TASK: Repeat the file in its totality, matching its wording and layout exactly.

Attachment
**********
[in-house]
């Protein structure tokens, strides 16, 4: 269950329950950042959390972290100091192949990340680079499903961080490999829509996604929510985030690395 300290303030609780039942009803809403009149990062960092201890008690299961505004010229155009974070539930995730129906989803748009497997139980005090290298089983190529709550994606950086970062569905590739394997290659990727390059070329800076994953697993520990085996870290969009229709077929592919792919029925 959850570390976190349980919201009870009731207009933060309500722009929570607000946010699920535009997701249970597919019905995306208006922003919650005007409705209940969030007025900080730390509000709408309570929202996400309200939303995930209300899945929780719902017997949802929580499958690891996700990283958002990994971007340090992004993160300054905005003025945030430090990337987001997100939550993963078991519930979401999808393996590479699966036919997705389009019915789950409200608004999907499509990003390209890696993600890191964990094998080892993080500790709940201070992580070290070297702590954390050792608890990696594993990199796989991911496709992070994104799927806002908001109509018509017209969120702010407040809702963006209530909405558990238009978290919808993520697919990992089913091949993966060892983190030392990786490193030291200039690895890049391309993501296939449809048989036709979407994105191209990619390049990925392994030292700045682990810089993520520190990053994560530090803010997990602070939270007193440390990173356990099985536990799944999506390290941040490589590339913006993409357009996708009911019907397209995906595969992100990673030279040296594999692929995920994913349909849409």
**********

[in-house]
């Protein structure tokens, strides 16, 4: 269950329950950042959390972290100091192949990340680079499903961080490999829509996604929510985030690395 300290303030609780039942009803809403009149990062960092201890008690299961505004010229155009974070539930995730129906989803748009497997139980005090290298089983190529709550994606950086970062569905590739394997290659990727390059070329800076994953697993520990085996870290969009229709077929592919792919029925 959850570390976190349980919201009870009731207009933060309500722009929570607000946010699920535009997701249970597919019905995306208006922003919650005007409705209940969030007025900080730390509000709408309570929202996400309200939303995930209300899945929780719902017997949802929580499958690891996700990283958002990994971007340090992004993160300054905005003025945030430090990337987001997100939550993963078991519930979401999808393996590479699966036919997705389009019915789950409200608004999907499509990003390209890696993600890191964990094998080892993080500790709940201070992580070290070297702590954390050792608890990696594993990199796989991911496709992070994104799927806002908001109509018509017209969120702010407040809702963006209530909405558990238009978290919808993520697919990992089913091949993966060892983190030392990786490193030291200039690895890049391309993501296939449809048989036709979407994105191209990619390049990925392994030292700045682990810089993520520190990053994560530090803010997990602070939270007193440390990173356990099985536990799944999506390290941040490589590339913006993409357009996708009911019907397209995906595969992100990673030279040296594999692929995920994913349909849409």